1. Learning is loyalty

First, nothing says you value employees more than investing in their growth. Providing a broad, personalized L&D program makes it clear that you don’t see people simply as substitutes or staffers. You see them as individuals with their own journeys – probably outside your organization. You see them as employees with potential and promise that you want to optimize while they are with you, and not alone because they are with you. That is a new kind of loyalty from employer to employee. And again: what goes around, comes around.

2. Learning is well-being

Lately I’ve been paying attention to several insightful discussions about employee well-being. For example, at TalentCulture we recognize contributors who have hit the mark with a monthly Content Impact Award. A recent recipient, Erin Rouble, explored the work-at-any-cost mentality that has exhausted so many people. She notes that “grind culture” is taking a serious toll on mental and physical health at all levels (for more, see this Deloitte study). And this creates a surprising perception gap between employers and employees.

As Erin writes, “While only 56% of employees think leaders care about their well-being, a whopping 91% of leaders say employees know they care about their well-being.” It’s not a stretch to say that eleven-hour days and poor performance expectations are a bad way to say you care about your staff. No wonder loyalty is declining.

So do promote well-being? It goes beyond the usual answers. Yes, fitness, mindfulness, stress reduction. These all play a role. But again, wellness must now look beyond daily habits. The opportunity to learn new skills empowers people. Pathways that encourage people to face the future with more knowledge, competence and confidence can make a lasting difference. This type of learning increases engagement, reduces stress and helps people thrive.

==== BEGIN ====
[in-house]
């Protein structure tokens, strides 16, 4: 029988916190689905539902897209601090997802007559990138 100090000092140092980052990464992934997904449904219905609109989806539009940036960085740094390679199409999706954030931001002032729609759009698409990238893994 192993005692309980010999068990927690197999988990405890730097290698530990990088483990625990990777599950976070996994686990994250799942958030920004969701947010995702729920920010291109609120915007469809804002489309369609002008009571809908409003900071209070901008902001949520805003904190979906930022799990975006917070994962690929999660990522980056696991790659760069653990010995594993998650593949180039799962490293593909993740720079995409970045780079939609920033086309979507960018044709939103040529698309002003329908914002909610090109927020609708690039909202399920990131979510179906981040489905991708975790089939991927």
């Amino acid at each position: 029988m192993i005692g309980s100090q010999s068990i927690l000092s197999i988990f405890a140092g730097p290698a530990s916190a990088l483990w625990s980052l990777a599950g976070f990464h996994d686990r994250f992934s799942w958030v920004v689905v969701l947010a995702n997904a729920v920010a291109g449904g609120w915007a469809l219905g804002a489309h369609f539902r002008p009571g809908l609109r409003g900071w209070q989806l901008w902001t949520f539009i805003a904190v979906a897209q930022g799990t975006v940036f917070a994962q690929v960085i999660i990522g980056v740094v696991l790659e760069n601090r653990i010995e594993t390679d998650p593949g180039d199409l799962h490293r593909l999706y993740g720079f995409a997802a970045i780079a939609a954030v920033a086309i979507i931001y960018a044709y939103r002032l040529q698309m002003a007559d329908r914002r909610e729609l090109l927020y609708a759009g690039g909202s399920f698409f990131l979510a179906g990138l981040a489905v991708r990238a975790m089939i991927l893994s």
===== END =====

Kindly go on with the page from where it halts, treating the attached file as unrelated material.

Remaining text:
Cultivating a positive professional mindset means giving people a sense of forward momentum and potential to succeed. No amount of inspirational break room posters or recognition emoji can match that kind of validation (although both can obviously play a meaningful role in a supportive work culture.)

3. Learning is strategy

Matt Poepsel’s labor market article references a fascinating LinkedIn study on internal mobility and employee skills. Last year, organizations whose employees excelled in skills development saw a 15% higher internal mobility rate than employers where learning lagged.

There is no doubt that internal mobility is a potentially viable solution in today’s difficult labor market. If you can develop and upskill employees so that they are qualified candidates for successive positions, you can build a super workplace dynamic that drives engagement and certainly stronger retention rates.

Additionally, offering a variety of learning experiences and resources that employees can choose and complete on-demand is a not-so-subtle way to promote employee agency. It might even offset the perception that RTO and other new policies undermine that agency.

This is not about manipulating attitudes. Rather, it’s about relaxing them. Work is inherently a transactional phenomenon. When employees are encouraged to develop valuable skills and credentials that prepare them for the future, they are less likely to respond to requests to spend time in the office. They see an additional benefit that will pay off over time. Additionally, if Company

Learning and Resetting the Great Work: A Final Note

In these hyper-digital times, we strive to rely on data and absolute numbers when developing talent acquisition and management strategies. But sometimes it’s the intangible things that matter most. As employers look for a stronger sense of purpose and meaning in their work experiences, it may be worth resetting your priorities so you can step into your employees’ shoes.

I’ve seen organizations go through incredible (and expensive) communications exercises to come up with seemingly inspiring mission statements and slogans. But nothing appeals to hearts and minds like the potential for personal and professional advancement. When an employer demonstrates a sincere, ongoing commitment to mutual growth, great things can happen.